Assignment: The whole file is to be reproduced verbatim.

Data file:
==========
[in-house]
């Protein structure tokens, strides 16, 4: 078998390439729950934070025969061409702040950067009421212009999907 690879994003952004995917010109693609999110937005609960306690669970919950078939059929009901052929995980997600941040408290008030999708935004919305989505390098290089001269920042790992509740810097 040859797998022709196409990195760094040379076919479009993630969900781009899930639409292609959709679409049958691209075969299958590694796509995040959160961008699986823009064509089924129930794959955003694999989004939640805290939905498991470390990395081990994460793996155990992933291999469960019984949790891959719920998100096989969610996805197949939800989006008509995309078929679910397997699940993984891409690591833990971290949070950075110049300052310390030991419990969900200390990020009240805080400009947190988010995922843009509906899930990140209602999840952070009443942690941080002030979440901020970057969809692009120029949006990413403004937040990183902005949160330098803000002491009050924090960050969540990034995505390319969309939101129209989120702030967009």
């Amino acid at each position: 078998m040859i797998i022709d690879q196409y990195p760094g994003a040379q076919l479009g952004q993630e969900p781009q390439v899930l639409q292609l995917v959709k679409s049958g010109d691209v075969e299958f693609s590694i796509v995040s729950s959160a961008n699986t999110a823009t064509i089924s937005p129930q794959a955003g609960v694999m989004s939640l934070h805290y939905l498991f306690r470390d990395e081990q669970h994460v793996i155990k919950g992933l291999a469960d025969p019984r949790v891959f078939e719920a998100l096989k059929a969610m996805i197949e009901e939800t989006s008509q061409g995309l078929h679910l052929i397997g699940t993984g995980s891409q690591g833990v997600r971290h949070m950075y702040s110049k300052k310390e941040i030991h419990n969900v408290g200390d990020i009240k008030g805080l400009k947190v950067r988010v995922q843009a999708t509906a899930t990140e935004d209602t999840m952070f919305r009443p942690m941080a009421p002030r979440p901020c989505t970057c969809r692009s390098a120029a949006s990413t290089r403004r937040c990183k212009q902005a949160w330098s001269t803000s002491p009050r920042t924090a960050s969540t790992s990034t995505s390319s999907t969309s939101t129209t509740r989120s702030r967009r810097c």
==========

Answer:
[in-house]
């Protein structure tokens, strides 16, 4: 078998390439729950934070025969061409702040950067009421212009999907 690879994003952004995917010109693609999110937005609960306690669970919950078939059929009901052929995980997600941040408290008030999708935004919305989505390098290089001269920042790992509740810097 040859797998022709196409990195760094040379076919479009993630969900781009899930639409292609959709679409049958691209075969299958590694796509995040959160961008699986823009064509089924129930794959955003694999989004939640805290939905498991470390990395081990994460793996155990992933291999469960019984949790891959719920998100096989969610996805197949939800989006008509995309078929679910397997699940993984891409690591833990971290949070950075110049300052310390030991419990969900200390990020009240805080400009947190988010995922843009509906899930990140209602999840952070009443942690941080002030979440901020970057969809692009120029949006990413403004937040990183902005949160330098803000002491009050924090960050969540990034995505390319969309939101129209989120702030967009």
């Amino acid at each position: 078998m040859i797998i022709d690879q196409y990195p760094g994003a040379q076919l479009g952004q993630e969900p781009q390439v899930l639409q292609l995917v959709k679409s049958g010109d691209v075969e299958f693609s590694i796509v995040s729950s959160a961008n699986t999110a823009t064509i089924s937005p129930q794959a955003g609960v694999m989004s939640l934070h805290y939905l498991f306690r470390d990395e081990q669970h994460v793996i155990k919950g992933l291999a469960d025969p019984r949790v891959f078939e719920a998100l096989k059929a969610m996805i197949e009901e939800t989006s008509q061409g995309l078929h679910l052929i397997g699940t993984g995980s891409q690591g833990v997600r971290h949070m950075y702040s110049k300052k310390e941040i030991h419990n969900v408290g200390d990020i009240k008030g805080l400009k947190v950067r988010v995922q843009a999708t509906a899930t990140e935004d209602t999840m952070f919305r009443p942690m941080a009421p002030r979440p901020c989505t970057c969809r692009s390098a120029a949006s990413t290089r403004r937040c990183k212009q902005a949160w330098s001269t803000s002491p009050r920042t924090a960050s969540t790992s990034t995505s390319s999907t969309s939101t129209t509740r989120s702030r967009r810097c």